the goldfinch and the spider web
WHAT’S THAT BIRD DOING? This time it was a female goldfinch who elicited the question. She seemed to be pecking at the windowsill (above), but it wasn’t the sill, exactly, that caught her attention. It was a big spider web attached to it. But why?
American goldfinches breed later in the summer than most songbirds, says Cornell Lab of Ornithology’s All About Birds, timing their mating to coincide with peak thistle-seed production. The thistle figures into the equation in two ways: They feed the seed to their young, after they use some of the downy fiber from the seedheads to line their nest.
And what do they use to hold the nest together? Sticky spider-web silk, the preferred Super Glue of other bird species, too, including various hummingbirds, vireos, warblers, bushtits and even the handsome indigo bunting. Apparently the stuff is so precious, at least one species–the cerulean warbler—gathers and reuses it if a second nest is needed after a mishap with the first, says Cornell.
The rufous hummingbird, for example, builds what my friends at BirdNote call a “marvelous nest,” connected with spider silk and covered, for camouflage, with lichen. It looks like this. (The hummingbird above got a bonus bug in its bit of web; photo by Gregg Thompson.)
My goldfinch friend (with a glob of spider silk on her beak, above) didn’t seem interested in bonuses, but webs are often laden with insects—the perfect snack for a busy female bird in search of adhesive, before she continues on her calorie-consuming building project. It’s like she made a trip to the grocery and hardware stores all in one.
what’s that other bird doing?
I’VE ASKED the question before: What’s that bird doing?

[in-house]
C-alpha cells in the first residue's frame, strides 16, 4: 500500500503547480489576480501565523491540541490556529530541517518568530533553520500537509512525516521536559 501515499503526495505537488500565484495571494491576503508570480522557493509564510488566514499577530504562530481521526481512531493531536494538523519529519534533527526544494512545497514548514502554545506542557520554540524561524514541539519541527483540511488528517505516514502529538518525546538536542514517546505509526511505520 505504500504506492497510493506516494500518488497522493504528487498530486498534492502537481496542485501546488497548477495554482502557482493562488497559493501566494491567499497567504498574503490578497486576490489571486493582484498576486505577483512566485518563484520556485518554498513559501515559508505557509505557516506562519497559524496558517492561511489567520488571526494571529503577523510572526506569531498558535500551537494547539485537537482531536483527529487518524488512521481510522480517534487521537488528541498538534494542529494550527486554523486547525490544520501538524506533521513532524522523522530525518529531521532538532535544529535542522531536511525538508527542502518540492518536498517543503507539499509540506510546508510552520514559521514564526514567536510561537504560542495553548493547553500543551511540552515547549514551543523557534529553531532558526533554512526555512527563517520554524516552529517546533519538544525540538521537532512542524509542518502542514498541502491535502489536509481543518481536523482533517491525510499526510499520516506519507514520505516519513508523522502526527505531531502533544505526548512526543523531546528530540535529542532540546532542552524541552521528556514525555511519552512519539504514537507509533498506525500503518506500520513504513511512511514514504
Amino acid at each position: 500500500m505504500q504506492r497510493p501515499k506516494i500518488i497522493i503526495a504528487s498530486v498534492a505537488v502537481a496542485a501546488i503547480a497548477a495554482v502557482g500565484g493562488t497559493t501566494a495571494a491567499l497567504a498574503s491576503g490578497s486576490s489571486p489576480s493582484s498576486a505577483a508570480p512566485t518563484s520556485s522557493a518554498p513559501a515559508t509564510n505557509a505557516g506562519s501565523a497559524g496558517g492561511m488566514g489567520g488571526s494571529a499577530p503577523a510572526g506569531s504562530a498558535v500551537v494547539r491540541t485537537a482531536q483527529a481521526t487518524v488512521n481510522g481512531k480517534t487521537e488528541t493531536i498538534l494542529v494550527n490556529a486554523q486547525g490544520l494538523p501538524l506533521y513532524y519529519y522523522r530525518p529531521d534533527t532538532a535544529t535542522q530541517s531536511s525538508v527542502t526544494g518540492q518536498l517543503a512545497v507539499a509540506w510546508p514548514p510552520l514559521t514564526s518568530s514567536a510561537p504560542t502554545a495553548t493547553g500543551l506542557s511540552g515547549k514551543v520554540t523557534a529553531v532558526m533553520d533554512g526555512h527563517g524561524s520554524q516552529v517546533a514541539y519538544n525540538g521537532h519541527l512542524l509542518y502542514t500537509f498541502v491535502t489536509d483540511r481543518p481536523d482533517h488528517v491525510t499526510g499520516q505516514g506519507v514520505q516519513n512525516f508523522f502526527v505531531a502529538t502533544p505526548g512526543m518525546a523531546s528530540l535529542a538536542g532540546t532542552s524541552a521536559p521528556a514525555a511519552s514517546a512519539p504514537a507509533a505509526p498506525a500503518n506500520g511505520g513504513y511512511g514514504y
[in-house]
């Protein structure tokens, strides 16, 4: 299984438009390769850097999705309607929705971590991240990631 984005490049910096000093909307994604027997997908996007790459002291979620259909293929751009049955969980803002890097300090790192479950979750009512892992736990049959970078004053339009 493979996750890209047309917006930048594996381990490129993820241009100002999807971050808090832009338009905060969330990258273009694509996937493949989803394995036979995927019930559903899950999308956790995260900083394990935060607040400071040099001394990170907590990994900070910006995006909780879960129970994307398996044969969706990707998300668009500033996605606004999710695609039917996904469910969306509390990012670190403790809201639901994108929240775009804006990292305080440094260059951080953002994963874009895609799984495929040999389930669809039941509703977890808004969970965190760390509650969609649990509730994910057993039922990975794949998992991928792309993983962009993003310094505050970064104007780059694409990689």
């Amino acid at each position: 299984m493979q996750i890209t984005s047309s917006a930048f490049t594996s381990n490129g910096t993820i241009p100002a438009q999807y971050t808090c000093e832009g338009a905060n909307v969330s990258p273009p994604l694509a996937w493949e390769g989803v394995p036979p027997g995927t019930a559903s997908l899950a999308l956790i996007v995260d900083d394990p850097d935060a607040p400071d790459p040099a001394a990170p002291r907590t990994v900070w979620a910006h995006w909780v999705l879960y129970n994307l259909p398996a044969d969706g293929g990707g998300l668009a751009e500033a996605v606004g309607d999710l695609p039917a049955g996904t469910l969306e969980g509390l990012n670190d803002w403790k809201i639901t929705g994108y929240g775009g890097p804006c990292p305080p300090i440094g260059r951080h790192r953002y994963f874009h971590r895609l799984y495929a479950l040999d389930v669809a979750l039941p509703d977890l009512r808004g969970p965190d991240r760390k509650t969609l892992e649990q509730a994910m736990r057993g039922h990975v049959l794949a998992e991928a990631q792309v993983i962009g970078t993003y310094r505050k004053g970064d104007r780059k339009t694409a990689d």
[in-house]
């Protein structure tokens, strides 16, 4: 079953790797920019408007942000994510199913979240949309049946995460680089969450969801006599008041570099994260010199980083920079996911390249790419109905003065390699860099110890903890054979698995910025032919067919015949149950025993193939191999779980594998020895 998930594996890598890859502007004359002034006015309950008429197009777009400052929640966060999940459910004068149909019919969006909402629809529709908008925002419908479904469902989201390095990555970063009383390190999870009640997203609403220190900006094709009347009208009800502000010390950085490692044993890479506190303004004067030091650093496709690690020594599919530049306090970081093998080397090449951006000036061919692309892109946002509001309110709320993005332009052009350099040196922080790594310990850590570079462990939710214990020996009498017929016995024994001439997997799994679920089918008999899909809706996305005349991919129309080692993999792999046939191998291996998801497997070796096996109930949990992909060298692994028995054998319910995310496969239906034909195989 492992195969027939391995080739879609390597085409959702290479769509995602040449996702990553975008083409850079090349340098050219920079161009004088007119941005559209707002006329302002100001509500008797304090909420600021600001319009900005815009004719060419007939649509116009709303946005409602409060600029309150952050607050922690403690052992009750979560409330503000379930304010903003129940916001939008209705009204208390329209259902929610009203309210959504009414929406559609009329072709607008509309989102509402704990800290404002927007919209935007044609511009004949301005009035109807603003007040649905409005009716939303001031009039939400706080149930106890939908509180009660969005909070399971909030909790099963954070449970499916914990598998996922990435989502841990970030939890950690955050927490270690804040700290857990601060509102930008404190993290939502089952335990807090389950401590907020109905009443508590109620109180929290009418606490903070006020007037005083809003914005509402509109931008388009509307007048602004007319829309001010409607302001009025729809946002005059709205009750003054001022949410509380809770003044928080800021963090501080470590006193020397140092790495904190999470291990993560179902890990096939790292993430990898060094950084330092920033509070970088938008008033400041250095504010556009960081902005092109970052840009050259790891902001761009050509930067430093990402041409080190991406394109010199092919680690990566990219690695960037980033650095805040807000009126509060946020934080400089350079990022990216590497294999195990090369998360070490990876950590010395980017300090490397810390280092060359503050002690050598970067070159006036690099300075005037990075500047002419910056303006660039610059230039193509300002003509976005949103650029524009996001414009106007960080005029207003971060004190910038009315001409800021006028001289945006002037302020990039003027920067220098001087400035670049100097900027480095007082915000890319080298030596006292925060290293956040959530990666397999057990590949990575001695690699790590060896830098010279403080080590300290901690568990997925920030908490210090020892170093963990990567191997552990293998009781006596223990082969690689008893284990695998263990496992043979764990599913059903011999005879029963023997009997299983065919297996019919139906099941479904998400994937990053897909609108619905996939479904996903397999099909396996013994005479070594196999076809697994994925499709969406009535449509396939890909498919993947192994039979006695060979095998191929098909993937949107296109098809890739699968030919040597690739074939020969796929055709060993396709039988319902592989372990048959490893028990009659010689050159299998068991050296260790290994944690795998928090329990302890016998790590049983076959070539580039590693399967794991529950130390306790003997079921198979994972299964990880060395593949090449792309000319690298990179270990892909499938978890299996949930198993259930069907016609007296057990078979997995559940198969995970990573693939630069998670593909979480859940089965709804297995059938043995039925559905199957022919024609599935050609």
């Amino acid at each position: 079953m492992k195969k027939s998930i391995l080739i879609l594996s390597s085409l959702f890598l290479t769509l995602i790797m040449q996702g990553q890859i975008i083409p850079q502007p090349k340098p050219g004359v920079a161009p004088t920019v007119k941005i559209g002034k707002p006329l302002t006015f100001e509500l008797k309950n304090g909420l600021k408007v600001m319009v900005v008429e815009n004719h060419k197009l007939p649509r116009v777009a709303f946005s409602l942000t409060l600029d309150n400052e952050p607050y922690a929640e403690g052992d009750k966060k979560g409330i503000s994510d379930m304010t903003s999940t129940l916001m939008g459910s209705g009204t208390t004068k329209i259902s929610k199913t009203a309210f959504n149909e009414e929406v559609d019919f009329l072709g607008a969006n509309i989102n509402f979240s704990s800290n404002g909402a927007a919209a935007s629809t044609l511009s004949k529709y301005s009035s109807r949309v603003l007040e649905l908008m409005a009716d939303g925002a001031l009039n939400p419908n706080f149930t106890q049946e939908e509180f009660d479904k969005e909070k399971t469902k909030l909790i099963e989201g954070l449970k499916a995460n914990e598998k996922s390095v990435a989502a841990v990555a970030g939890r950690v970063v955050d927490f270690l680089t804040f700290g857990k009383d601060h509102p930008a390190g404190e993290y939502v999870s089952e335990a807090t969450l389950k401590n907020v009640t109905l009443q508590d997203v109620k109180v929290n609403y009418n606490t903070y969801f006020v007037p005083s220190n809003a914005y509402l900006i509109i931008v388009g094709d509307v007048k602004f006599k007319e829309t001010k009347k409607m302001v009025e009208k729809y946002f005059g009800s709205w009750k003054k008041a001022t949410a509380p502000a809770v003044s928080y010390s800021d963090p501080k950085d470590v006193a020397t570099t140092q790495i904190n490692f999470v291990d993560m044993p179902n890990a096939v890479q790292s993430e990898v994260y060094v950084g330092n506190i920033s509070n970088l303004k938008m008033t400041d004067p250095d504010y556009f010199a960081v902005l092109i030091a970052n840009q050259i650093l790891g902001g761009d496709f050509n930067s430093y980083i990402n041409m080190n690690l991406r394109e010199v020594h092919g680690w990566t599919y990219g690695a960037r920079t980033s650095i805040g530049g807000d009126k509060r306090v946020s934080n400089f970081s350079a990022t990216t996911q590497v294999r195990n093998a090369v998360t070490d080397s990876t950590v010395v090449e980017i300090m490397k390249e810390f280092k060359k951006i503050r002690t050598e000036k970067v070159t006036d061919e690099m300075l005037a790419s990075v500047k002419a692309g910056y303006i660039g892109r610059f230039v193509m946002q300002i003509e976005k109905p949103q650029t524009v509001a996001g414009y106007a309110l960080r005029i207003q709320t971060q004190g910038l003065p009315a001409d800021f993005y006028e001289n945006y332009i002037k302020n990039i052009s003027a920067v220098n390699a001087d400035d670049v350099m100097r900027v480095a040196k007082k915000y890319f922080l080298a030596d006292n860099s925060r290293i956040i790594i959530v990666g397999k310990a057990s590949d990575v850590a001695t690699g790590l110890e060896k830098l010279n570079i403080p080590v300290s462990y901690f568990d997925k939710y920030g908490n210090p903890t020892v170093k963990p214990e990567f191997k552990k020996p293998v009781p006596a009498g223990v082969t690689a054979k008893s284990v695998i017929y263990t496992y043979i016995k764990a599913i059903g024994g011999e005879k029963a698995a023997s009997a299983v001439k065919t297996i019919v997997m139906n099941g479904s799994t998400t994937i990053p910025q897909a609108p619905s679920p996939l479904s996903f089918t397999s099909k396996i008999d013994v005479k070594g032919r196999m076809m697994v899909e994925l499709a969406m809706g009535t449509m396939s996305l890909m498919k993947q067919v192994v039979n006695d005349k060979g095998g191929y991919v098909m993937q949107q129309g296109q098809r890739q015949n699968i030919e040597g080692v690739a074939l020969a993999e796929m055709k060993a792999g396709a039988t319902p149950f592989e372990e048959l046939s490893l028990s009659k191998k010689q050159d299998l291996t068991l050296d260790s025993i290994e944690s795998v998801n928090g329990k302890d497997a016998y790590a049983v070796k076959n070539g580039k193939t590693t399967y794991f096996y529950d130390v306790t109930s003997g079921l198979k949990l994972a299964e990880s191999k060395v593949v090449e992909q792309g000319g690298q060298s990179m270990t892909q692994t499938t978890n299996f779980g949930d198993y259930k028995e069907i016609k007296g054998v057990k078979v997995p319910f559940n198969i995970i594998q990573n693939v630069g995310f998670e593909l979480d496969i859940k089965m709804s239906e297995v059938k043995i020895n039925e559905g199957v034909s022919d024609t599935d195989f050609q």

- When blue jays pecked off the paint on my porch one winter, I wondered why.
- I asked what’s going on when small birds “mob” much bigger ones, chasing them boldly in the sky?
- Is the cowbird a “bad bird” because it uses other species’ nests, I wanted to know?
- Is that black bird a crow, or a raven?
- What’s all the drumming about, with woodpeckers?
And on and on. Birds make me endlessly curious.
Just the other day, I watched separate performances by the American redstart pair who show themselves regularly by my patio, usually doing a sort of fan-dance (as in the video above) with much spreading of tail feathers and wings. Just what is all that drama about, I asked the showoffs through the open window? No answer—so I asked Cornell Lab of Ornithology’s website instead.
Redstarts, it says, “rapidly spread their cocked tails, exposing the orange or yellow in a quick flash, which often startles insect prey into flushing, whereupon the redstart darts after it, attempting to catch it in the air.” Whatever it’s about, I do love the fan dance, and this flashy little warbler in general.
My friends at BirdNote, the Seattle-based public radio show, had another layer of “aha” on the redstart’s tail, genetically speaking. Listen to this Birdnote segment to find out what the DNA of a male’s tail feathers can reveal. Another answer to a much trickier question, that one.
- All my Q&A interviews with BirdNote are gathered at this link.